Roland Image 1 Final 02Sal accepted the epidural anesthetic but it was still the worst physical pain she had ever borne in her life.  She was amazed at herself when she didn’t just pass out.  Friends had warned her as daintily as they could about the pain and sweat and mess of bodily fluids, all of which they said was worth the trouble.  But no one had mentioned that she would see the life of the universe pass before her eyes, and feel the tug of the moon at her heart, and hear the songs of all the waters on the earth.

Afterward, sore and drained as she was, when the doctor placed her swaddled son in her arms, she looked down at his brilliant blue eyes and she grinned.

You and me, kid, she thought.

“Welcome to the world, Roland,” she said.  “I’m your mom.  And you’re my son.”

She didn’t remember being so happy since she herself was a child.  She wanted to sleep for a week.  But she also wanted to stop sleeping forever so she could just watch him.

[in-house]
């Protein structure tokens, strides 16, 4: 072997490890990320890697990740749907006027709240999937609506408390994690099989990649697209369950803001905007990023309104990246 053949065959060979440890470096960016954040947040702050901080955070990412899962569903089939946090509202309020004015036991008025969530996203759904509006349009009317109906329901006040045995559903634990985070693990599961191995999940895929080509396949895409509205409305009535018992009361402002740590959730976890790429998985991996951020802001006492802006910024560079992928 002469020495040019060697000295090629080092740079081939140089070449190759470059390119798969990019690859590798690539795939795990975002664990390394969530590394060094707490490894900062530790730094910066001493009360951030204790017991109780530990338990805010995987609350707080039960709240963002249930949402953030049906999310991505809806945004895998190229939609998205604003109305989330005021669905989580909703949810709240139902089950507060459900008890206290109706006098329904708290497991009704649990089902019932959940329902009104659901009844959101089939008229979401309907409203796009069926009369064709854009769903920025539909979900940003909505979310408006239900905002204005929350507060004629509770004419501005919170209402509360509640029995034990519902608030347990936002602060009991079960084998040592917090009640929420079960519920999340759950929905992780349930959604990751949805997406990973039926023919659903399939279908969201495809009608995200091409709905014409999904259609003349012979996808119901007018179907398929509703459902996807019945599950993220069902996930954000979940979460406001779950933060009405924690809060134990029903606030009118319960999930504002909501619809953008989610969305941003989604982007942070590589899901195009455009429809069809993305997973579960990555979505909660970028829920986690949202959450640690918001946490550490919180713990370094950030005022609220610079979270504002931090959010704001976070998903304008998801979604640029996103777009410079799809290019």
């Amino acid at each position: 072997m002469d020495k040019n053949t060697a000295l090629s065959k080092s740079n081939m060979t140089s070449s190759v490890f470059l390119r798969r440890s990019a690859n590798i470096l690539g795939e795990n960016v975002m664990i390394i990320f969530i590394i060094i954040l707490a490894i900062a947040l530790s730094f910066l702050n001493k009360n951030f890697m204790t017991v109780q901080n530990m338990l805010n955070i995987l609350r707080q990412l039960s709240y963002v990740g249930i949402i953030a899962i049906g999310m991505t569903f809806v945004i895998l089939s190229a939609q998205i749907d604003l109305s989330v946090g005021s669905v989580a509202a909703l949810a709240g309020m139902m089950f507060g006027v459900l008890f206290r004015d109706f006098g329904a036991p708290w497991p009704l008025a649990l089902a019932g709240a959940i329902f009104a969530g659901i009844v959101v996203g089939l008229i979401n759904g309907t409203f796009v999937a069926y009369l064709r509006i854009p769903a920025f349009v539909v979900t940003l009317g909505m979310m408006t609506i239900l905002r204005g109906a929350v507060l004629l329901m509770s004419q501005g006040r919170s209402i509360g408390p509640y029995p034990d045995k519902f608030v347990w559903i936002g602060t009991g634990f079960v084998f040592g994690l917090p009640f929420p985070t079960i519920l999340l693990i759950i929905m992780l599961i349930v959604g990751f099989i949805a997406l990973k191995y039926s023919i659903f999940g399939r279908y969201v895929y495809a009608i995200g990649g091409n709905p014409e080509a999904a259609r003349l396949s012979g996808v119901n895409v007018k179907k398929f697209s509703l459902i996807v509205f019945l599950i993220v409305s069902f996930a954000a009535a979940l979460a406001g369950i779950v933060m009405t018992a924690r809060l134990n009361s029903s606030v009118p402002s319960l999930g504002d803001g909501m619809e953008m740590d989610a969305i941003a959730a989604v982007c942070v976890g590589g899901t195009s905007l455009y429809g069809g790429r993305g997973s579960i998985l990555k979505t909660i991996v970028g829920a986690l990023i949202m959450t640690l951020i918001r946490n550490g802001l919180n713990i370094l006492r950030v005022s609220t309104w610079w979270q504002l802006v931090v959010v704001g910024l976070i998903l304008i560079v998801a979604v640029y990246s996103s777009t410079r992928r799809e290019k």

A gaggle of loved ones brought her and her new son home in the morning.  They all stayed during the day and as evening fell, one by one they left, leaving behind well wishes and reminders of when they would take their shifts with Sal and the baby.

She was leaning over his crib when her best friend walked into the room with a cup of tea.  It was a blustery day and it had just begun to rain.

“I need to get it out of my system,” Sal said, watching her son sleep.  He made a little noise and wiped a tiny fist over his nose before settling down.  “I can’t be watching him sleep when he’s twenty.  That’ll be creepy.”

Thinking of her son as a grown man made her think of his father, his biological father.  He had the same deep and dazzling blue eyes that he had passed on to his son.